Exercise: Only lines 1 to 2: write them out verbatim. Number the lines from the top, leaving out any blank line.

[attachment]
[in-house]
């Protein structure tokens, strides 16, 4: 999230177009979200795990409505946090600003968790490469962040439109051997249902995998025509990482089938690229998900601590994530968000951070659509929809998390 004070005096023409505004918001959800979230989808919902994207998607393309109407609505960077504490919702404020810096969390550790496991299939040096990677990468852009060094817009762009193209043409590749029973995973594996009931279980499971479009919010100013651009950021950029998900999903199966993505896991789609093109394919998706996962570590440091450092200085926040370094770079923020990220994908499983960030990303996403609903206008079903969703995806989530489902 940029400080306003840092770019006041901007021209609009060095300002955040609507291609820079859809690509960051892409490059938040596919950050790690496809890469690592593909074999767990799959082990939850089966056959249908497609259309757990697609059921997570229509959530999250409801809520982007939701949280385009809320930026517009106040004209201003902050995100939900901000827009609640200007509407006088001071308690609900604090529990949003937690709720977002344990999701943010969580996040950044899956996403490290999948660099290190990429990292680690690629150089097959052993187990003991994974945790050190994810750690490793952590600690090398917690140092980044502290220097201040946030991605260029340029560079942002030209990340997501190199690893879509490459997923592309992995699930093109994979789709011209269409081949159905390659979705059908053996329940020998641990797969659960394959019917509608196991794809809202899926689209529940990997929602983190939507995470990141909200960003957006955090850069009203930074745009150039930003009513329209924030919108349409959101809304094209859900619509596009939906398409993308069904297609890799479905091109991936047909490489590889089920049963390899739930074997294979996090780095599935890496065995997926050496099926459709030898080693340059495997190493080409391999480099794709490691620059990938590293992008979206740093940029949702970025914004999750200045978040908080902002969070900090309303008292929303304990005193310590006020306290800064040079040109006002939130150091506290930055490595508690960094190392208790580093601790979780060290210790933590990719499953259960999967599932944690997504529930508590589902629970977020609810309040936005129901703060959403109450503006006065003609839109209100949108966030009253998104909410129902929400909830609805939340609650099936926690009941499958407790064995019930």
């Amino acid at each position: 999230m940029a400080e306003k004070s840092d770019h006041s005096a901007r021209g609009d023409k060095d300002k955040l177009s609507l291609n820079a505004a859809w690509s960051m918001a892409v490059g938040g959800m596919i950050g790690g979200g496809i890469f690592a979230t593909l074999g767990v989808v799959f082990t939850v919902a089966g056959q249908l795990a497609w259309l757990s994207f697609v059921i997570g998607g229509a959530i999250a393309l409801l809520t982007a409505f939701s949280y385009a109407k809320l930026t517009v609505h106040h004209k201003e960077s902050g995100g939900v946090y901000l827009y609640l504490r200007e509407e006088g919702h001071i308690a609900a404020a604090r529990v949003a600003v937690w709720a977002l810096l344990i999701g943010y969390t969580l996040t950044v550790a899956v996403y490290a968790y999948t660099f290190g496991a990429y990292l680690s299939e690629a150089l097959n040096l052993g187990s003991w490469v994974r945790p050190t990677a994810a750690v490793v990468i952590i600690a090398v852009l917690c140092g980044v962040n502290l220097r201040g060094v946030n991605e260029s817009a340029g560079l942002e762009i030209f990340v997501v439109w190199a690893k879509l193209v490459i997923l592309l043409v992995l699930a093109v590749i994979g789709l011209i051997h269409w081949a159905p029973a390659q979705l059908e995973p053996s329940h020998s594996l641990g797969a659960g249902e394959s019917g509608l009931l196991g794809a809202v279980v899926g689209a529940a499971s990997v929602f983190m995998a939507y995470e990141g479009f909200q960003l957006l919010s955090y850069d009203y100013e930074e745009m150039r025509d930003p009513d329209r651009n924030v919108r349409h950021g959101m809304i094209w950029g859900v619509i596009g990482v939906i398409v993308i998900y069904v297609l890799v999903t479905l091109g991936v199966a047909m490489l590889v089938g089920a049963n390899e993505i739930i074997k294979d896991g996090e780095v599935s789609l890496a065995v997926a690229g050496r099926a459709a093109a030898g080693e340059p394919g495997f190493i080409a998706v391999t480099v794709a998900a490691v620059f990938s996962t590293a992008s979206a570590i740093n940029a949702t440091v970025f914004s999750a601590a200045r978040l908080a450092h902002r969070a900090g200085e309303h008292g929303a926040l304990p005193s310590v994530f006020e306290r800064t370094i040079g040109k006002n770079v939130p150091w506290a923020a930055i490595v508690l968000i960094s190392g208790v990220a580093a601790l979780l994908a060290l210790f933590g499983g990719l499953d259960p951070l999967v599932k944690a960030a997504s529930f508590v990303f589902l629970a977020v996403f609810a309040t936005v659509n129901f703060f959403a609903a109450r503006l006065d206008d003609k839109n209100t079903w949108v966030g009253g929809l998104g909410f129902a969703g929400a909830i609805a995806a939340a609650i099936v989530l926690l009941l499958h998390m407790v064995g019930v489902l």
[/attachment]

[in-house]
């Protein structure tokens, strides 16, 4: 999230177009979200795990409505946090600003968790490469962040439109051997249902995998025509990482089938690229998900601590994530968000951070659509929809998390 004070005096023409505004918001959800979230989808919902994207998607393309109407609505960077504490919702404020810096969390550790496991299939040096990677990468852009060094817009762009193209043409590749029973995973594996009931279980499971479009919010100013651009950021950029998900999903199966993505896991789609093109394919998706996962570590440091450092200085926040370094770079923020990220994908499983960030990303996403609903206008079903969703995806989530489902 940029400080306003840092770019006041901007021209609009060095300002955040609507291609820079859809690509960051892409490059938040596919950050790690496809890469690592593909074999767990799959082990939850089966056959249908497609259309757990697609059921997570229509959530999250409801809520982007939701949280385009809320930026517009106040004209201003902050995100939900901000827009609640200007509407006088001071308690609900604090529990949003937690709720977002344990999701943010969580996040950044899956996403490290999948660099290190990429990292680690690629150089097959052993187990003991994974945790050190994810750690490793952590600690090398917690140092980044502290220097201040946030991605260029340029560079942002030209990340997501190199690893879509490459997923592309992995699930093109994979789709011209269409081949159905390659979705059908053996329940020998641990797969659960394959019917509608196991794809809202899926689209529940990997929602983190939507995470990141909200960003957006955090850069009203930074745009150039930003009513329209924030919108349409959101809304094209859900619509596009939906398409993308069904297609890799479905091109991936047909490489590889089920049963390899739930074997294979996090780095599935890496065995997926050496099926459709030898080693340059495997190493080409391999480099794709490691620059990938590293992008979206740093940029949702970025914004999750200045978040908080902002969070900090309303008292929303304990005193310590006020306290800064040079040109006002939130150091506290930055490595508690960094190392208790580093601790979780060290210790933590990719499953259960999967599932944690997504529930508590589902629970977020609810309040936005129901703060959403109450503006006065003609839109209100949108966030009253998104909410129902929400909830609805939340609650099936926690009941499958407790064995019930």